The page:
The Most Infamous Movie Bosses Of All Time
Anna Wintour somewhat confirmed her reputation as a fearsome boss in The September Issue, which had us all thinking… Who are the scariest bosses we’ve ever had?
Though we’ve had a few tyrants, none are as infamous as the ones we’ve seen on screen.
Infamous bosses come in many breeds, you have the conniving ones, the spineless ones and the ones that will hurl stationery at you.
Join us for a run down of the most infamous movie bosses, and thank your lucky stars that you still get desk ornaments and weekends.
We kick off with Wintour’s on-screen characterisation, Miranda Priestly from The Devil Wears Prada.
She expects you to change weather conditions, fetch promo copies of unreleased Harry Potter books, and she wants it all before you hotfoot it across town to get her steak and Starbucks.
Meryl Streep played the Vogue editor flawlessly, with a tongue as sharp and cutting as pinking shears.
Should you quit? No. Having survived the world’s most infamous editrix looks pretty good on your CV.
If The Devil Wears Prada has taught us anything, it’s that there are few chieftains more fearsome than an editor.
The 2009 film adaptation of the BBC serial drama State of Play sees reporter Cal McAffey (Russell Crowe) putting his life on the line and plumbing the depths to get the ultimate story.
His editor Cameron Lynne (Helen Mirren) however is not best pleased, a shouty, frightening tyrant of a boss.
Here she is in action:
Should you quit? Hell no. You’ve got a lead on a great story…
State of Play on DVD and Blu-Ray is on general release across the UK from September 21st.
Say you’re called in for a “disciplinary” for leaving a turd in the CEO’s drawer or something. What’s the worst you’d expect?
You could be handed a P45, humiliated in front of the office, maybe even receive a retaliation, but any of those would be a welcome punishment compared to E. Edward Grey’s hands-on approach to business.
Clammy Stephen Shainberg-directed flick Secretary tells the story of mild-mannered outcast Lee Holloway (Maggie Gyllenhaal) finding work in an austere lawyers office as E. Edward Grey’s secretary.
Lee’s careless typing at first irritates Grey, creating endless typos in his correspondence, though they are later over-zealously dealt with in the applying of red marks by pen (and otherwise)…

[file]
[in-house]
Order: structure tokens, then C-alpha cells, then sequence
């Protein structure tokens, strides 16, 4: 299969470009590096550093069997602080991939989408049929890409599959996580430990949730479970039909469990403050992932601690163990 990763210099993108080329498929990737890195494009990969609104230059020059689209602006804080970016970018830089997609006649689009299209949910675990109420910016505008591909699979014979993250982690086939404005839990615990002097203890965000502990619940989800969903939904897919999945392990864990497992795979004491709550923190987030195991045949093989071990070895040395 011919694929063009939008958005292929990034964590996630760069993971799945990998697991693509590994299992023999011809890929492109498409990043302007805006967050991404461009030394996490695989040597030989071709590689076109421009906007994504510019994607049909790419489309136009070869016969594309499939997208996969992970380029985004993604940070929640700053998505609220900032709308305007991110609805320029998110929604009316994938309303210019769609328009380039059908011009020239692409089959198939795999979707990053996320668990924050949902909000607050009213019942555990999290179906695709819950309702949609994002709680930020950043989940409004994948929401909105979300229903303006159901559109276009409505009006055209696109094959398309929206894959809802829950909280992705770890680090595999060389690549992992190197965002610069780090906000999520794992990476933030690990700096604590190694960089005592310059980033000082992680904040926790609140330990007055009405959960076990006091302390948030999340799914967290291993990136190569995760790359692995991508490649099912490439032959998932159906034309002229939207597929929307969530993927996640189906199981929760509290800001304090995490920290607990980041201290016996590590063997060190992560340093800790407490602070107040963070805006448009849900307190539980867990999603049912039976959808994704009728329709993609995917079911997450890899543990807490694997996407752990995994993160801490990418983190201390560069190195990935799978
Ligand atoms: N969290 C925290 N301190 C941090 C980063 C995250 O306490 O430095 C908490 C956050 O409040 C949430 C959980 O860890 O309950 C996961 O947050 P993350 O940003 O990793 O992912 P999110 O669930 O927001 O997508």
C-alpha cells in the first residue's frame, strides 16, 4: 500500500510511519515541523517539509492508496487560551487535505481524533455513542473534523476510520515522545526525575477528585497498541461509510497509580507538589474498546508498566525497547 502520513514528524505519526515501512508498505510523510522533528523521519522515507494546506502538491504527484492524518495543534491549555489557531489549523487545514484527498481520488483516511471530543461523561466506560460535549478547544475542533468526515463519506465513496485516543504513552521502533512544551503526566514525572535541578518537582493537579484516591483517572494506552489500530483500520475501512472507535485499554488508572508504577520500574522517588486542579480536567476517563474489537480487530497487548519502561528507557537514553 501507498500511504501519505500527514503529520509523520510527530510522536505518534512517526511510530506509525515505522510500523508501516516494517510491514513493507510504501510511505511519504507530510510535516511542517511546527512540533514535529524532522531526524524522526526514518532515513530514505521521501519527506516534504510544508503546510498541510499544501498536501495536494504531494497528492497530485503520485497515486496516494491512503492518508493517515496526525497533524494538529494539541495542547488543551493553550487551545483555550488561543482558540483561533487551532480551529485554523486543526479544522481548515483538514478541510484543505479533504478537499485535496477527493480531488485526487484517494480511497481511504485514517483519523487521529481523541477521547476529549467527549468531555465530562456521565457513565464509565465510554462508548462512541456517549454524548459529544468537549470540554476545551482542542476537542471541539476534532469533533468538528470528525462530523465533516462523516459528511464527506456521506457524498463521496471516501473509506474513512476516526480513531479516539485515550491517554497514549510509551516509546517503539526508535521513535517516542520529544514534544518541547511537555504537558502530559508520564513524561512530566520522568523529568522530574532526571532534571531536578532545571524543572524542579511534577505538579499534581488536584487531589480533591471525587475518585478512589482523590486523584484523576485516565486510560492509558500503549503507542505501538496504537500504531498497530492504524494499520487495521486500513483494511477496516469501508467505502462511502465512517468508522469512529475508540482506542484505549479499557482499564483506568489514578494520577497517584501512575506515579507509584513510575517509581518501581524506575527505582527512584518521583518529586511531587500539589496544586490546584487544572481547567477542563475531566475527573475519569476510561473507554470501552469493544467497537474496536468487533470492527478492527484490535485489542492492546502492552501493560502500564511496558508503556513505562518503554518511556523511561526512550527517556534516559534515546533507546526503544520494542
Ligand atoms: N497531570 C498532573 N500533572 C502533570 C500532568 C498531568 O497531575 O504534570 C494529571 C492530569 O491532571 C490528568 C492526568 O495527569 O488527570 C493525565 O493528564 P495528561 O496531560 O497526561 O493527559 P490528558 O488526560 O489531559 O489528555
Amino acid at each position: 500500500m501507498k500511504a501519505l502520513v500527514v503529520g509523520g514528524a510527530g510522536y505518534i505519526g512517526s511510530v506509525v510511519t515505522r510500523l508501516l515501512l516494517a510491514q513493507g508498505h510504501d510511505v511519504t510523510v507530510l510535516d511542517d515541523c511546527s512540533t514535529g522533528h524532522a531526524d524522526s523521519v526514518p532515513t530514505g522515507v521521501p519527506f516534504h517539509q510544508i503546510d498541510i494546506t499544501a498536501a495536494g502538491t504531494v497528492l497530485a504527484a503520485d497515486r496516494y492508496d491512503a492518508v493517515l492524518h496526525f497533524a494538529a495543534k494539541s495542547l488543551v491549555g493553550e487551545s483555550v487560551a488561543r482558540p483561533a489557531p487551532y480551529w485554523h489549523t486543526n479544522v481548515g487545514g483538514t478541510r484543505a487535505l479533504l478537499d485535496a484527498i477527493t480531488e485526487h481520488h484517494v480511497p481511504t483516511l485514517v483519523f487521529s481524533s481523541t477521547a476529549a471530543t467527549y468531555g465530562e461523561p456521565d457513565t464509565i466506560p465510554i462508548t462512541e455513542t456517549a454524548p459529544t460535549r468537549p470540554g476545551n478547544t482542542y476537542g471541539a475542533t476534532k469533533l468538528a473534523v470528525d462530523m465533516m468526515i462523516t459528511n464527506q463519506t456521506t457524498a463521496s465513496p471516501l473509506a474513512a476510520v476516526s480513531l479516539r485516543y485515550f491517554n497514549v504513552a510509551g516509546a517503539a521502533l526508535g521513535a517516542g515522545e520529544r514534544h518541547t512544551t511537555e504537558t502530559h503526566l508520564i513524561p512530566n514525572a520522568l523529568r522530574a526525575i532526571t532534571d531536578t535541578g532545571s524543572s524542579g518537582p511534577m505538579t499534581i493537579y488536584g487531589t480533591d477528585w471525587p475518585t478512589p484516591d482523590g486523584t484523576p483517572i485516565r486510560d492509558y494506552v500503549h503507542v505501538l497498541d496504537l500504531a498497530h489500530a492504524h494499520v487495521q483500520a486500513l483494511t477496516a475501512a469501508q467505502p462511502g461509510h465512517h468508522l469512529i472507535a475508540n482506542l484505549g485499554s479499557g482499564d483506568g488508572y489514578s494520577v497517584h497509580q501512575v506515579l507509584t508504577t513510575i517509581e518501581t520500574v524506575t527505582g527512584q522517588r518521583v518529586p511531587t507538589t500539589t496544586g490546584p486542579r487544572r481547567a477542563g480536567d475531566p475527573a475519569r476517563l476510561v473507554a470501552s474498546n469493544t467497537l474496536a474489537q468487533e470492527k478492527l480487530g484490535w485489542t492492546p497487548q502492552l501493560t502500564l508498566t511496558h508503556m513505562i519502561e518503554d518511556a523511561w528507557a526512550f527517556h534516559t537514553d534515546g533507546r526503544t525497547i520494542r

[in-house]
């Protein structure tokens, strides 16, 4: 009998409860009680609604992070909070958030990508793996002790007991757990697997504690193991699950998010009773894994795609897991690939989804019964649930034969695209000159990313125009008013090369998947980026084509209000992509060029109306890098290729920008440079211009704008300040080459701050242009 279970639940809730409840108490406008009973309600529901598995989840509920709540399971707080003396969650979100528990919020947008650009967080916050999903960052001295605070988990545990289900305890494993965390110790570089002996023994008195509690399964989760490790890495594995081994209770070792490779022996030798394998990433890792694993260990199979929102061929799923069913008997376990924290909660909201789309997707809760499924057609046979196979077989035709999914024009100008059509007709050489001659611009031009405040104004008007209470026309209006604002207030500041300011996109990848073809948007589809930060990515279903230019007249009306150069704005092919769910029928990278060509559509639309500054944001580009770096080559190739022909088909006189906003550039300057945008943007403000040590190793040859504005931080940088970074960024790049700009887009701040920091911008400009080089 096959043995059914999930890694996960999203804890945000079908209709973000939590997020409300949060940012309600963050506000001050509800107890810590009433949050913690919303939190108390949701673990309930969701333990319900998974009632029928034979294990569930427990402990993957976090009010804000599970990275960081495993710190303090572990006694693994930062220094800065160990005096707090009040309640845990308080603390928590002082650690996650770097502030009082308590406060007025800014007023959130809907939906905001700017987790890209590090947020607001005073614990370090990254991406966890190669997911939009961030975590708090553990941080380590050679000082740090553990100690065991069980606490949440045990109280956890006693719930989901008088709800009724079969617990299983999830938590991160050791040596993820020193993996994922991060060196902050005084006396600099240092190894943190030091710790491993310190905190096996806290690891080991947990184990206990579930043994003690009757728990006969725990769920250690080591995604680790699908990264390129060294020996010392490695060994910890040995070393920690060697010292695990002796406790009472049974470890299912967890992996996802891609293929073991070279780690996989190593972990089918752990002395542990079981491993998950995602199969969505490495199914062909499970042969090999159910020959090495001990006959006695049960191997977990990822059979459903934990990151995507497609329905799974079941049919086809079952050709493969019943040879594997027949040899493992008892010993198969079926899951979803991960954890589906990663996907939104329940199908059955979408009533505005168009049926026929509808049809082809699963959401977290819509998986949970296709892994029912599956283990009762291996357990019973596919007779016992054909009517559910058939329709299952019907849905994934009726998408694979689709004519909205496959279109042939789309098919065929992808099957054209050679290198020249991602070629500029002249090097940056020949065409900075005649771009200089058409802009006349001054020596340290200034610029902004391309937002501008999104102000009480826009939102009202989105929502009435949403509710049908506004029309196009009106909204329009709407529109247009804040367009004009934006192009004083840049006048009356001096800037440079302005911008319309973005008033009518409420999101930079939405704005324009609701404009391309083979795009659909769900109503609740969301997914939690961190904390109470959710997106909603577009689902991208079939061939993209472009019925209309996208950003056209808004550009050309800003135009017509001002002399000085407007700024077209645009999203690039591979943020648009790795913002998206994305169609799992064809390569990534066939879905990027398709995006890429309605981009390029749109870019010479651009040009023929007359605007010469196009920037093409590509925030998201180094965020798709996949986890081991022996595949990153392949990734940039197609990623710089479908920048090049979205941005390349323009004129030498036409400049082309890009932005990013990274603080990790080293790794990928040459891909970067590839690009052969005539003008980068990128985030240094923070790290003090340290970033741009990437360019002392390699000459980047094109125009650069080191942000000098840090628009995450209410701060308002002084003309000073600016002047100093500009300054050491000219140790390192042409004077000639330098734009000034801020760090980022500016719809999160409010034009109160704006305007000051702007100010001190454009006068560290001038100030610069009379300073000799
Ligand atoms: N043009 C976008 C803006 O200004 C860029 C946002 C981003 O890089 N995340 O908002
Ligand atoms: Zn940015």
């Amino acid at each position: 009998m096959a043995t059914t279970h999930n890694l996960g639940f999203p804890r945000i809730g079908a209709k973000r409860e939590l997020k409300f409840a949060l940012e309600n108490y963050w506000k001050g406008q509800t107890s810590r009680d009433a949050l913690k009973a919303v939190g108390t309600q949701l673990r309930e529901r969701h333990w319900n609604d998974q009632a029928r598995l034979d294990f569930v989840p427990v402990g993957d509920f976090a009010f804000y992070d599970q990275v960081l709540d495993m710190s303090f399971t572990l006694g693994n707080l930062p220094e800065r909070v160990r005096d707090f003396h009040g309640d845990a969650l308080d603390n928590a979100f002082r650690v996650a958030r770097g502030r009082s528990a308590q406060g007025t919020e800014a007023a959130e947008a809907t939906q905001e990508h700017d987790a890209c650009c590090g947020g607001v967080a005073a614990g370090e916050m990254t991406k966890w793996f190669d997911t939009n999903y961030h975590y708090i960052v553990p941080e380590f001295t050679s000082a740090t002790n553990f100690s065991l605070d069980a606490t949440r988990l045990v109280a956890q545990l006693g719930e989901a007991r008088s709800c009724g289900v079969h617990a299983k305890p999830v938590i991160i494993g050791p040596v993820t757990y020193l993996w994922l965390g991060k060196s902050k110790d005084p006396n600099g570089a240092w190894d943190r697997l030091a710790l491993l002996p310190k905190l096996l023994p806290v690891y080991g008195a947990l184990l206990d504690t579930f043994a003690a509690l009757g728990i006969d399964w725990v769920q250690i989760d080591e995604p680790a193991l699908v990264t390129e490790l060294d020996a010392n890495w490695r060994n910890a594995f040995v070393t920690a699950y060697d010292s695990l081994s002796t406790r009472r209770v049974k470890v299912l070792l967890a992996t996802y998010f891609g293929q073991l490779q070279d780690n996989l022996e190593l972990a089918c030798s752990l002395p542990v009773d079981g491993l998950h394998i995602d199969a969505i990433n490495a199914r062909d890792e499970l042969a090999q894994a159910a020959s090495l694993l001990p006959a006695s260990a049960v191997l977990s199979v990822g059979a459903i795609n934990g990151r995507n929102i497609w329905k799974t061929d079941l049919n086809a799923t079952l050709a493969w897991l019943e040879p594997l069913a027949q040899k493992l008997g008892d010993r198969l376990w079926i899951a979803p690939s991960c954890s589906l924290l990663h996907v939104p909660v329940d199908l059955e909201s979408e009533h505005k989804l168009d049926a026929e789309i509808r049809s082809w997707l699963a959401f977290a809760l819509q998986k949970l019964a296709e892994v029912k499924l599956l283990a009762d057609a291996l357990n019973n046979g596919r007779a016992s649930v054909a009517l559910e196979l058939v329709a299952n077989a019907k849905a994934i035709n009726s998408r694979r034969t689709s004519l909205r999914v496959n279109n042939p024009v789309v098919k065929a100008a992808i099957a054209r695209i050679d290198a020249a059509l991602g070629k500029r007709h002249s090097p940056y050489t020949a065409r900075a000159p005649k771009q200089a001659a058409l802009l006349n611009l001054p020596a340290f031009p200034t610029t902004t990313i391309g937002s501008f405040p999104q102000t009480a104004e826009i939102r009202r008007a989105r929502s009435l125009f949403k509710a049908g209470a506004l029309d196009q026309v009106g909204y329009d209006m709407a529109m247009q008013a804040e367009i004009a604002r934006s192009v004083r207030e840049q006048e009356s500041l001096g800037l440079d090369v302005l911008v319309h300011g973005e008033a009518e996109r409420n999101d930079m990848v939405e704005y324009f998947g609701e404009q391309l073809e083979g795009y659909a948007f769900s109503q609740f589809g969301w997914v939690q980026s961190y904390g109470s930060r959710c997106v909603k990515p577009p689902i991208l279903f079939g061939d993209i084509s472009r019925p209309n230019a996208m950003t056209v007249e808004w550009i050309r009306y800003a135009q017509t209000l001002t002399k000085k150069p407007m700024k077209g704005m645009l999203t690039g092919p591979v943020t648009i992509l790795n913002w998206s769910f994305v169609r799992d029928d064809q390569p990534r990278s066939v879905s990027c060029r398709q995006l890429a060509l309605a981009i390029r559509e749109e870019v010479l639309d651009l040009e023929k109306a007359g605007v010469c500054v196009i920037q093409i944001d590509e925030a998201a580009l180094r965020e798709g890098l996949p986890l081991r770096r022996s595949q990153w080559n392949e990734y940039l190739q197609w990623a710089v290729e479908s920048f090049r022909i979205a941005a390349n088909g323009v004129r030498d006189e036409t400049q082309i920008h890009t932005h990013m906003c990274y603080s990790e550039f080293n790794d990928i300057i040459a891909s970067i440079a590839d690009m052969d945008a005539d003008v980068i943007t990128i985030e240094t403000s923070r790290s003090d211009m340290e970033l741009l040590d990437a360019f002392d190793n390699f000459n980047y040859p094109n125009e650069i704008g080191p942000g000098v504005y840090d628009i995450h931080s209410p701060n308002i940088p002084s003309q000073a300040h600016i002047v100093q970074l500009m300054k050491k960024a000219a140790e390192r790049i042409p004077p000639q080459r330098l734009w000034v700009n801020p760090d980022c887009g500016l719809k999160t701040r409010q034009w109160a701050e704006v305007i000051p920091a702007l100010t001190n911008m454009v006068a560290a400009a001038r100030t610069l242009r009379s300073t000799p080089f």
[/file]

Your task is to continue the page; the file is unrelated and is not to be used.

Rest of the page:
Should you quit? Absolutely not. Boss and you have an agreement. And mutual benefits.
Second only to your own, the boss’s yearly holiday is the most anticipated “event” of the year. It means a week or two of turning up late to work, taking two-hour lunches and leaving at four (to miss the rush hour). Oh, the madcap things we get up to in our bosses absence…
When Working Girl boss Katherine Parker breaks her leg in a skiing accident, however, assistant Tess McGill (Melanie Griffith) has to hold the fort.
Finding out Parker isn’t the mentor she made herself out to be, but a quietly conniving idea-stealer with an agenda, McGill takes back what she deserves by pretending to be her as she convalesces. Novel.
Should you quit? No. Stick at the brown-nosing for long enough and you might just bagsy Sigourney Weaver’s job.
“Greed is Good.”
Never in recent memory has this maxim had so much resonance, which is probably why a sequel of 1987’s ultimate yuppie flick Wall Street is currently in the works.
It will star Shia LeBeouf, Susan Sarandon, and has Michael Douglas reprising his role as Gordon Gekko, with Oliver Stone returning to direct.
The unscrupulous Gekko subjects the eager Bud (Charlie Sheen) to anything to nab that inside information to trade on and make the big bucks with. He’s ruthless, corrupt and loves a good bark on the phone.
Here’s that legendary “Greed is Good” speech:
…and what Wall Street might look like if Family Guy‘s Stewie Griffin played the “Bud” character, with some ranting and raving:
Should you quit? Yes. If Michael Douglas doesn’t steal your soul then an impending recession might just steal the shirt from your back.
“M’yeah, if you could just go ahead and work on Saturday, that would be great…”
Featuring in Mike Judge’s first live-action feature, based on the “Milton” series of animated shorts, the micro-managing, logo-ed coffee-cup wielding head honcho Bill Lumburgh (Gary Cole) is undoubtedly the most offensive of movie bosses.
Somehow finding his twunt-shaped niche in a company with seven levels of management, Lumburgh relentlessly torments his employees in now trademarked passive-aggressive fashion.
Tired of being made to work weekends and slowly festering in his cubicle with his fellow underlings, Peter Gibbons (Ron Livingston) comes up with a scam to channel money from the company to their bank accounts.
Only a boss this insufferable would push someone to resort to fraud.
Should you quit? Yes. You know things are bad when a stapler is all you have.
Surely no other silver-screen boss is worse than this one.
In 1994’s Swimming With Sharks Kevin Spacey plays a film producer boss, the ironically-named Buddy, a man who’s almost Terminator-esque in how efficient and sociopathic he is.
He hires Guy to be his assistant, daily abusing him emotionally and physically and making banal requests such as asking for “Equal” instead of “Sweet-n-Low” sweetener. He’s pure evil but he’s hilarious with it.
There has been much speculation as to who the sadistic movie mogul is based on. While some suspected Buddy was modelled on Scott Rudin, SWS director George Huang used to work as an assistant for Barry Josephson, then the Senior Vice President of Development at Sony Pictures. Not that that means anything.
The video embedding function is boringly disabled, but this nifty DIY slideshow should give you an idea of Buddy’s management techniques:
And here’s a link to its entirety:
You laugh now, but it wouldn’t be funny if he was your boss.
Should you quit? Yes. Before you lose an eye or something.